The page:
A friend of mine who was earning Rs. 1,50,000 a month quit his job and started a training center that provided

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Being part of a company and giving it up to start my own company, I think it is best to start yours while you are working.

Work and business can be done together in the initial stages while setting up the business. Then there comes a point where you have to quit smoking and fully focus on the business.

Not everyone is completely busy all the time at work, so you can use your free time and prepare the basics for the business, such as market research, product research, basic prototypes, etc.

A friend of mine who was earning Rs. 1,50,000 a month quit his job and opened a training center that provides a diploma certificate. When it had the training modules ready and its business infrastructure installed, it took almost a year. Not only had he invested, but he had also missed an 18 lacs opportunity that year. When it came time to commercialize, he ran out of funds and was unable to attract people to his course. He suffered a great loss. It closed in the next 6 months.

So get the basic work done like infrastructure, business model, pre-training, basic equipment setup, etc. all done and then dig deep.

All the best!

  1. You can be a director of a company while working full time. But please check these:
    1. The agreement you may have signed when you joined the job.
    2. Any non-compete agreement. You cannot be in another company that sells the same / product or service as your current company or that sells to the same customers of your current company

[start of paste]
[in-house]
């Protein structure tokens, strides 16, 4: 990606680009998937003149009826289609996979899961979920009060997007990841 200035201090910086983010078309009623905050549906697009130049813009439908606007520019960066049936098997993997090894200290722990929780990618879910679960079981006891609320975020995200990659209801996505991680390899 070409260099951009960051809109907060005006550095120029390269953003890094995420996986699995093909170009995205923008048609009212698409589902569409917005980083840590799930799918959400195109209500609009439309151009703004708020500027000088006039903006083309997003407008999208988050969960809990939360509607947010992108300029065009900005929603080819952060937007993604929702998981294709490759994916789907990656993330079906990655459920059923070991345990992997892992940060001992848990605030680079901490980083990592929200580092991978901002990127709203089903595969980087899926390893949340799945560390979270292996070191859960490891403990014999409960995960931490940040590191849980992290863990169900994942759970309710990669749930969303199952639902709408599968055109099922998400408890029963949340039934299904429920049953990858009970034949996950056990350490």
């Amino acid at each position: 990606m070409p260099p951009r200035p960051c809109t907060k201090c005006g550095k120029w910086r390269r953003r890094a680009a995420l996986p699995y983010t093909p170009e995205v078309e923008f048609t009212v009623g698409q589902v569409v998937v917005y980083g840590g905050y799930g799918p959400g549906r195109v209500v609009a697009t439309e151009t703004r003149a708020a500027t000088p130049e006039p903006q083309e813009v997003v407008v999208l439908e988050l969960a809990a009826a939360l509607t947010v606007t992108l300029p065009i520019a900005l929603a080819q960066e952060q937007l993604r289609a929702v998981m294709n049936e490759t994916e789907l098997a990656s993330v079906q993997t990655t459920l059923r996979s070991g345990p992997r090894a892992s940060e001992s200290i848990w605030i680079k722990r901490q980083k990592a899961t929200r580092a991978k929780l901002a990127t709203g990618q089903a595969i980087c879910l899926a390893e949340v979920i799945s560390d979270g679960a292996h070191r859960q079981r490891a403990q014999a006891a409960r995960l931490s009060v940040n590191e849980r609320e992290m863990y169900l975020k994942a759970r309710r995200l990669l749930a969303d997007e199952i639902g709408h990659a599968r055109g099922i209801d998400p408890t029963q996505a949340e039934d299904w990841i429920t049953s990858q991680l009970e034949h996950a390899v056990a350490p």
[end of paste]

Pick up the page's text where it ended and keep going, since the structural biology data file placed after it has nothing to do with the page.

2. If you are bound by your employment agreements, start / register with your spouse's names. Later, you can add their names and delete. There are special forms (called Amendments / Change of Directors) that can be submitted.
  3. Accept payments from your customers only on behalf of the company.
  4. Anyway you will have
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  1. You can be a director of a company while working full time. But please check these:
    1. The agreement you may have signed when you joined the job.
    2. Any non-compete agreement. You cannot be in another company that sells the same / product or service as your current company or that sells to the same customers of your current company
  2. If you are bound by your employment agreements, start / register with your spouse's names. Later, you can add their names and delete. There are special forms (called Amendments / Change of Directors) that can be submitted.
  3. Accept payments from your customers only on behalf of the company.
  4. Anyway you will have to register through a Public Accountant, they will help you. Before that, if you have a CA in your family, friends talk to them first.

Good luck .

Sure, you can be a director on the board of more than one company, even worldwide, at any time. This is not an academic question, as many full-time directors multitask in many organizations. Nevertheless,

  • You will continue to have fiduciary responsibility to each company and will protect yourself against conflicts of interest.
  • You will need to disclose this to each of the boards you serve and to the respective regulatory bodies.

Being an employee of a company and being a shareholder of the same company are two different things and you can have them at the same time. If you are an employee and shareholder and you leave your job because you quit or are fired, you will remain an employee.

A common exception to this is if you received free or specially priced shares as part of your compensation package. If so, there are likely to be special terms that explain under what conditions you keep or lose them if your employment ends.